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Mexican President Defends Decision Give Up Custody Of Son Of 'El Chapo'


A frightening scene unfolded in the Sinaloa region of Mexico yesterday - armed gunmen went on a shooting rampage throughout the streets, sending residents running for cover. The shooting began after military troops encountered one of the sons of Joaquin "El Chapo" Guzman. He's the drug kingpin and former head of the Sinaloa cartel. And he is now serving time in a U.S. prison. The president of Mexico took questions this morning about what happened and the Mexican government's response.

We're joined now by NPR's Carrie Kahn. She's been following the story. And we do want to warn listeners, the conversation is going to include audio from a gunfight and some graphic descriptions. Carrie, we're going to get to what the president had to say in a moment, but can you just explain what we know happened yesterday in Sinaloa?

CARRIE KAHN, BYLINE: The head of Mexico's public security broadcast a short statement late last night. And he said that 30 military officers were on a routine patrol in the capital city of Sinaloa, Culiacan, and they came under fire from gunmen holed up in a house.

The military was able to take control of the house, he said, and inside is where they found the 28-year-old son of Chapo Guzman. And shortly after that, he said, though, officers were overwhelmed by cartel gunmen and, in his words, decided to suspend the operations.

Today, in his morning press conference, President Andres Manuel Lopez Obrador said the military had an arrest warrant for Guzman with plans to extradite him to the U.S. He is facing cocaine trafficking charges in the U.S. that were laid out in an indictment unsealed earlier this year.

MARTIN: So what happened? Mexican authorities had the younger Guzman in custody, and then they just let him go?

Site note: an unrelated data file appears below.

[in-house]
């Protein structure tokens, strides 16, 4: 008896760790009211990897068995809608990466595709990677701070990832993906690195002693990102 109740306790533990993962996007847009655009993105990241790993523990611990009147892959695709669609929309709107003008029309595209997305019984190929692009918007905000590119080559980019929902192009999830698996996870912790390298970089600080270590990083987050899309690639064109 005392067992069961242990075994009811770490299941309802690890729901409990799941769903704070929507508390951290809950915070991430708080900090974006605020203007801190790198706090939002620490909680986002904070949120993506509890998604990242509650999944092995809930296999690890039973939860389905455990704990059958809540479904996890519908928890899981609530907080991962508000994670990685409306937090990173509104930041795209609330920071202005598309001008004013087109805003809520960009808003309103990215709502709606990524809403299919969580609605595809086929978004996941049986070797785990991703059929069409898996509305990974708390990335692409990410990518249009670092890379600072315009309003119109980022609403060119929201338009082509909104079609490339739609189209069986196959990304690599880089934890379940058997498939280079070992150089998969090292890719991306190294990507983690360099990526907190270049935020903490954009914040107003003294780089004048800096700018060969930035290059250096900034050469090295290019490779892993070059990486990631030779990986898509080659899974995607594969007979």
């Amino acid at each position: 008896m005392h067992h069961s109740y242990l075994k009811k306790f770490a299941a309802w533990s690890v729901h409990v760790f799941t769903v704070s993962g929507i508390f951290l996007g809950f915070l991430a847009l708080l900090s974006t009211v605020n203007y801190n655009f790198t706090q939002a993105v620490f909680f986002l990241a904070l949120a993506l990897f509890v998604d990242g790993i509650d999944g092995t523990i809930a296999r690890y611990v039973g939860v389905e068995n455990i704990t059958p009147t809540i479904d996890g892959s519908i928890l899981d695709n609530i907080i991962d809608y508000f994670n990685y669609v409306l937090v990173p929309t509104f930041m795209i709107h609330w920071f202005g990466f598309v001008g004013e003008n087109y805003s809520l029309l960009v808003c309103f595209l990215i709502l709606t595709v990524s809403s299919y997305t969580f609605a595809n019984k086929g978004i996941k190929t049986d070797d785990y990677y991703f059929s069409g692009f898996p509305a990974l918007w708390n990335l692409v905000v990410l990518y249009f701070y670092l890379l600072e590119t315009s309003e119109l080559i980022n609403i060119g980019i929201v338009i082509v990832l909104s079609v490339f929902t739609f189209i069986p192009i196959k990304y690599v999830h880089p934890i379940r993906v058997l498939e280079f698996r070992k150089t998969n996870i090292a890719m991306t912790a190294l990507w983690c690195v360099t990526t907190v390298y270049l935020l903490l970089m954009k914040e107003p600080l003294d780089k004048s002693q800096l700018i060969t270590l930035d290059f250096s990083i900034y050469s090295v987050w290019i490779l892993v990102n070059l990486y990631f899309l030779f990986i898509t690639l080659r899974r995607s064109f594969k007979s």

KAHN: Yes. It's quite incredible. What happened, it appears - and, of course, we'll get more details today as this story unfolds - but at the same time the military came under fire at this house with Guzman inside, cartel gunmen unleashed a horrific level of firepower, violence and terror throughout different points in the city.

There were gun battles on major thoroughfares. Vehicles were set on fire at strategic points in the city to block security forces from coming in. Social media was full of videos of this terror. Listen to this one battle caught on camera by a local police reporter.


UNIDENTIFIED PERSON: (Speaking Spanish).


KAHN: Citizens were just running for cover in shopping centers and supermarket aisles. There was one video that was just incredible, Rachel. It was of a gunman in a pickup truck going through the city, operating what looked like a 50-caliber machine gun bolted to the back.

MARTIN: Oh, my gosh.

KAHN: It was terrifying. It went on for hours. And the decision was made to let Guzman go to restore the peace. That is what the president said this morning.

MARTIN: How does that keep the peace - letting this guy go?

KAHN: He says it was the right thing to do. He didn't want to see a massacre. And, as he has always said, you can't fight violence with violence. He repeatedly says that he's attacking the root cause of violence - that is his strategy - ending poverty and corruption in Mexico. That's the right course. He likes to say he believes in hugs, not bullets.

MARTIN: But does that mean that criminals aren't held accountable? I mean, what did he say about the message it's sending to organized crime - if they have enough firepower, they win?

KAHN: He dismissed such criticism, like he always does. That is the obvious question. And he said criticism like that is just attacks from his enemies - conservatives in the country. And he was quite harsh this morning with any reporters asking such probing questions. And he's done that in the past.

He called reporters that questioned him working for the opposition. He even chuckled several times, as ridicule, during his press conference at questions like that. And he says what happened in Culiacan is an unfortunate event, but does not mean that a strategy to stem violence is not working.

MARTIN: NPR's Carrie Kahn for us from Mexico City covering this. Thank you.

KAHN: You're welcome. Transcript provided by NPR, Copyright NPR.

Rachel Martin is a host of Morning Edition, as well as NPR's morning news podcast Up First.
Carrie Kahn is NPR's International Correspondent based in Mexico City, Mexico. She covers Mexico, the Caribbean, and Central America. Kahn's reports can be heard on NPR's award-winning news programs including All Things Considered, Morning Edition and Weekend Edition, and on
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